Why I Do It

When the State Fails: Maternal Mortality and Racial Disparity in Georgia,” report by the Yale Global Health Justice Project (GHJP) in collaboration with the Black Mamas Matter Alliance (BMMA) and the Center for Reproductive Rights (CRR)

For me birthwork is more then a passion, it is a necessity.

I definitely recognize and benefit from the usual privilege afforded to other cis-gendered, able-bodied, college-educated folx. However, when it comes to pregnancy and the postpartum period those privileges don’t amount to much.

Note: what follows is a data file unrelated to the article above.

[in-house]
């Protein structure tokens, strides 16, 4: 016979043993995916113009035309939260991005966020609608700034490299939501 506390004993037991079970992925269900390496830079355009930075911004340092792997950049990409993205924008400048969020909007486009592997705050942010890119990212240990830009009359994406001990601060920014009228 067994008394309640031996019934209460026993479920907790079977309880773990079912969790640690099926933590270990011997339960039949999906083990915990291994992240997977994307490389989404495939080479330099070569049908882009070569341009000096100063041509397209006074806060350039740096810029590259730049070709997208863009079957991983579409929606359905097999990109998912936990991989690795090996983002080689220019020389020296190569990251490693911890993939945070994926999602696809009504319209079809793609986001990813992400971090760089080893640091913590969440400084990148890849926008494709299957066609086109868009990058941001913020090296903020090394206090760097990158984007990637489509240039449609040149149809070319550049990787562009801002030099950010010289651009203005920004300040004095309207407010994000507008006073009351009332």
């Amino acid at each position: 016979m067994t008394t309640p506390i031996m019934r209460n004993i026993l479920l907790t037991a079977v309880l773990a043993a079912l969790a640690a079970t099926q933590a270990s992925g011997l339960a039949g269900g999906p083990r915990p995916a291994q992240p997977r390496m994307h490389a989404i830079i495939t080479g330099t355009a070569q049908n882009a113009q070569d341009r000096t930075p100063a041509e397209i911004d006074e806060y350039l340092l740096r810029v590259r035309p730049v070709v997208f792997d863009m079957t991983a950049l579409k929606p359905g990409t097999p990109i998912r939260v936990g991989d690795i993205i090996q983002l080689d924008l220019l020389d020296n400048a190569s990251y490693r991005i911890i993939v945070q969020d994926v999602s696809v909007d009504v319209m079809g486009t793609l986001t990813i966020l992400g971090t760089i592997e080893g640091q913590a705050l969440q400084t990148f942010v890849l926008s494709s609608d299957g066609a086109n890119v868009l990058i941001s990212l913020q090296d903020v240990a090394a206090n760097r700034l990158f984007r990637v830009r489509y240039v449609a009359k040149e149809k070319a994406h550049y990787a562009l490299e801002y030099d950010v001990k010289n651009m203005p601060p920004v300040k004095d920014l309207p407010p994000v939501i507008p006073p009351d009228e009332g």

Because you see, before I’m anything else, I’m a black woman.

Maternal Mortality Report via Georgia Department of Public Health

The simple act of being born in this skin and this body means I’m “nearly 3 times as likely to die of complications related to pregnancy and childbirth compared with white women.” (Via JAMA)

Birth is hard, but staying alive – and thriving – should not be.

And that is why I do it. Because as a black woman my life, as well as the lives of others in my community, are on the line and our lives are worth saving.

Further Reading: